Keith Kahn and Co. walked away laughing. Len pushed himself out of the mud, and called his mom on the small flip-phone that she had given him for when he was done with practices and recitals. Telling his mom that Mr. Wallace had suggested Len practice a bit more before the upcoming county regionals, Mrs. Wang-Kravitz wholeheartedly agreed that Len should stay at school for a few more hours to really get the Seitz concerto “locked down and ready to roll for Sunday” and was “simply astonished and constantly grateful” that the world had blessed her with “the number one son under the sun.” Len felt his jaw start to tremble and said a quick “bye” before snapping his phone shut and shoving it into his pocket, heading towards Wolf Canyon Golf Club, wiping away a stray tear.
By the time Len finally arrived at WCGC fifty minutes later, he was drenched with sweat. Usually inside the Richardson Middle School practice rooms, he had forgotten that 3:00pm was the most unrelenting, unforgiving time of the day to be outside. But there he was, facing the artificial lake, case in hand. It would have to be a single, strong throw. If he hesitated, the violin would float back to him on the shallow edge of the artificial lake and he would have to repeat the process all over again.
When he really thought about it, the only thing Keith Kahn and Co. teased him about was his violin and his weight. His mom always told Len that he would grow out of his baby fat soon so he wasn’t worried about that, so really, all that stood in the way between him and Keith Kahn’s vendetta was his violin. In the violin’s absence, Keith Kahn would quickly direct his energy towards the next victim, maybe Cobe Moran, who drew busty anime cyberwomen in his notebooks and wore sunglasses indoors (why Keith prioritized him over Cobe Moran, Len was always unsure).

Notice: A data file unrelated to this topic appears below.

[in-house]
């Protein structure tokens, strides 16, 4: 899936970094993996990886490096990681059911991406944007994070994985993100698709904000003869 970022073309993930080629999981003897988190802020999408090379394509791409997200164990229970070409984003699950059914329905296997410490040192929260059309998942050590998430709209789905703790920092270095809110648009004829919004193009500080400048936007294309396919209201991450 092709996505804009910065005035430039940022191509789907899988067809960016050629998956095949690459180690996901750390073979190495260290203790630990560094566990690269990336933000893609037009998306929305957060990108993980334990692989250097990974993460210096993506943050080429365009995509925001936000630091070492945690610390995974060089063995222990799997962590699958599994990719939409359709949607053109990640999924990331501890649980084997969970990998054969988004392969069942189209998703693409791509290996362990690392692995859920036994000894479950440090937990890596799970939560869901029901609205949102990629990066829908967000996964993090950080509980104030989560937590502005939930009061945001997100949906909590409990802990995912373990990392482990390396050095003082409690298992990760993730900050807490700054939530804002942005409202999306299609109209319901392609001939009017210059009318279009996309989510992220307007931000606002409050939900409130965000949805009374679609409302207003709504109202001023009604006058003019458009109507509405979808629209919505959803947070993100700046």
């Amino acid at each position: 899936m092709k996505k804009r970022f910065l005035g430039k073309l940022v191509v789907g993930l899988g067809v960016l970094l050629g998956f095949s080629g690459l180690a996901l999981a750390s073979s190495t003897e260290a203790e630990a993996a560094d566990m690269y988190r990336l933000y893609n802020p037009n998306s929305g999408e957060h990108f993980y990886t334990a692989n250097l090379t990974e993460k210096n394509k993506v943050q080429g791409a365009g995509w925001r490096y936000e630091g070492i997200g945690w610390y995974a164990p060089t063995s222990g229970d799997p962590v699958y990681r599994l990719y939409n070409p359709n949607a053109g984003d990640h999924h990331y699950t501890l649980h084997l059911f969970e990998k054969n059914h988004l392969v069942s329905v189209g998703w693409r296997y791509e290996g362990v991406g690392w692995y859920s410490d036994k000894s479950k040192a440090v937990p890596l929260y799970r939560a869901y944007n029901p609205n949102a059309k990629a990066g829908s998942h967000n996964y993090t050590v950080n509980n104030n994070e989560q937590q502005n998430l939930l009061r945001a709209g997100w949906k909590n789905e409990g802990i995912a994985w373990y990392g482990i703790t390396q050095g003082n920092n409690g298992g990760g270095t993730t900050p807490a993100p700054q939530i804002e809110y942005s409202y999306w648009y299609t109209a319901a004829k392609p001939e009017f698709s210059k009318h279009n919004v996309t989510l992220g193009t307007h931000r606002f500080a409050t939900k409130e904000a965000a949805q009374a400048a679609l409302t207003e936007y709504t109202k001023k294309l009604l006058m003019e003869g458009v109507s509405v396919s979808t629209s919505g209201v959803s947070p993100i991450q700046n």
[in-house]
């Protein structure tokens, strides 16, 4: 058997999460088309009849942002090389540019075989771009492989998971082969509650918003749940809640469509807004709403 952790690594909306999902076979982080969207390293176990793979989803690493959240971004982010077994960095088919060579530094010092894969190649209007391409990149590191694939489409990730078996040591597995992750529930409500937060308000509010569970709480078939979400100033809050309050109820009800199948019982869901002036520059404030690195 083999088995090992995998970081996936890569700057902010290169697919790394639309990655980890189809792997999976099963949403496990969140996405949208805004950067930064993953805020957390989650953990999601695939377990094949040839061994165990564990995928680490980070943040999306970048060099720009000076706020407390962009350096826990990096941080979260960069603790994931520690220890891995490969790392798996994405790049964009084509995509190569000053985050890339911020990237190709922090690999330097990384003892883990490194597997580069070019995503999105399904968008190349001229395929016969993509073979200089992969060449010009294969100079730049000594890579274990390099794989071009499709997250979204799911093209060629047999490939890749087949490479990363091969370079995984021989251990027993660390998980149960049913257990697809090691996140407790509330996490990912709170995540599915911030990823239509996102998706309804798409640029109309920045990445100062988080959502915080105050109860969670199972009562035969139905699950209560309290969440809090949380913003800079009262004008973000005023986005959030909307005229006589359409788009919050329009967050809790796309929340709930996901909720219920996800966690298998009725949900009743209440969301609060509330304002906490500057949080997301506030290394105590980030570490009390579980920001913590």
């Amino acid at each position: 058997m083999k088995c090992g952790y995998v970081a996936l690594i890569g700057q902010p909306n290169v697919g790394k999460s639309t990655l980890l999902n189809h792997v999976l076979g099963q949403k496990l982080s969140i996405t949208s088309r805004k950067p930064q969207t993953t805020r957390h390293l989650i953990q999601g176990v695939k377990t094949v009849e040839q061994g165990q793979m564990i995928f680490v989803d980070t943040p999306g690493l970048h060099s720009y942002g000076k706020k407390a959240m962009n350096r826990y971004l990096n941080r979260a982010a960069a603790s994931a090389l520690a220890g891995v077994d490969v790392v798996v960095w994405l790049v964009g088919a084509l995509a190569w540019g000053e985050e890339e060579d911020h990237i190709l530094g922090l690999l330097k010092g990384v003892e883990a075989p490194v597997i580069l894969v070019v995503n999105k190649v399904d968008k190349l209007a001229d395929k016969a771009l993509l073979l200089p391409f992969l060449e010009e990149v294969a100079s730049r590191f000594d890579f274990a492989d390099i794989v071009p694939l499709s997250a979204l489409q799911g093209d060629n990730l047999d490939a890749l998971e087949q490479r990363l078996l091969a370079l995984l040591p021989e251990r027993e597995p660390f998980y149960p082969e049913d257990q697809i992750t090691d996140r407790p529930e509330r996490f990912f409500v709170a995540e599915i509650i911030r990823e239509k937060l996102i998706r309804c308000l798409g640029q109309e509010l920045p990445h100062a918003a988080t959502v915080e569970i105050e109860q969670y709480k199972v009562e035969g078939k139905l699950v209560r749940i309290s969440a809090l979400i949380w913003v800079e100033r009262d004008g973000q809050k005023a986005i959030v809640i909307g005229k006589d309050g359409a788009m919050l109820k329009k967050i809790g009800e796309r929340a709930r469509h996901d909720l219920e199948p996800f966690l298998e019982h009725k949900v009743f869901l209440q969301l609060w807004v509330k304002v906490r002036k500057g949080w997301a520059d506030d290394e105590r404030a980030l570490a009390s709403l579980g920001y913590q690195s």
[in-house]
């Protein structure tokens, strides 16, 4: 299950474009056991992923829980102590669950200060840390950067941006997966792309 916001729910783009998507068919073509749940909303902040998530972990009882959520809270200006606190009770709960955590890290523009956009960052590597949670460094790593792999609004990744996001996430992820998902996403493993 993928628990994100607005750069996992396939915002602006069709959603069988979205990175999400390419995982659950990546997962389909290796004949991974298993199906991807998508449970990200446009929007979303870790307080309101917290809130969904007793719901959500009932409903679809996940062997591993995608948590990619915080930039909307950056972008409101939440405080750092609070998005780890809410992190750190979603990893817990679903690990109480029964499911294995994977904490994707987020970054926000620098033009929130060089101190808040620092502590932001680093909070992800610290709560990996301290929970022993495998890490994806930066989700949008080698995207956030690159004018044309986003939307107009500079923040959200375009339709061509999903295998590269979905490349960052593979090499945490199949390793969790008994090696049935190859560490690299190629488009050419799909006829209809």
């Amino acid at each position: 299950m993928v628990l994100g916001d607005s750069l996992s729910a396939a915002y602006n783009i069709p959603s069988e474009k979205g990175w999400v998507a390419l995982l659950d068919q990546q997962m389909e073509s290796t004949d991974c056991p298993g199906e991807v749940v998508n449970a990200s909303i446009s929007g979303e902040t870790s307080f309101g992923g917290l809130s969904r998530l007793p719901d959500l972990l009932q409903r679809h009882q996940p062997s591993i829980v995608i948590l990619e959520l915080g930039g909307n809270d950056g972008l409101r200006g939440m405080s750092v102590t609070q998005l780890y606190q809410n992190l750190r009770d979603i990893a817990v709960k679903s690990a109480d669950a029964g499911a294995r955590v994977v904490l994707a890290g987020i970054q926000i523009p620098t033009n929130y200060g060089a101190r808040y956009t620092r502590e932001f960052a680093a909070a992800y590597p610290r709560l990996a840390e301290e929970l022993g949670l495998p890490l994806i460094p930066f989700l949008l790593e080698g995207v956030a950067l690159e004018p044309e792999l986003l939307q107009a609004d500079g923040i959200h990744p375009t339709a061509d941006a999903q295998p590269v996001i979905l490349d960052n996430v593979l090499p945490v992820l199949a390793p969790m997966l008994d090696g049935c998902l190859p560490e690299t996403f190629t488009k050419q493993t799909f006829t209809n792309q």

But none of that mattered now. Len was finally taking things into his own hands. He was making change happen for himself. He wasn’t going to allow Keith Kahn to reign over his life any longer. Len bent down to unzip the (buoyant) case, grasping the thin neck of his unknowing violin. It felt so small and light in his hands. Len drew his arm back as far as it could go, then thrust it forward with all of his might.
But his arm abruptly stopped itself as the violin swept past his head. He lingered there for a moment, violin clutched in the air, and brought his hand down slowly, letting his arm rest at his side. Len felt warm tears stream down to his chin, some continuing to flow down his neck, getting absorbed into his ribbed shirt collar. He was suddenly standing on the black, carpeted platforms Richardson Middle School would put out for their orchestra recitals. And standing right in front of him was Uncle Mark applauding loudly, his big chest swelling with pride, and his familiar, open smile illuminating his face amongst the crowd of other parents.
Len wiped his chin with his sleeve and delicately placed his violin back in its case, admiring its points and curves, its strings and knobs, its strong, warm wood. Sweeping his fingers along its side, he then zipped up the case, grabbed it resolutely by its plastic handle, and steadied himself for what his mom would say when she saw that half of his body was covered in mud when he got back home.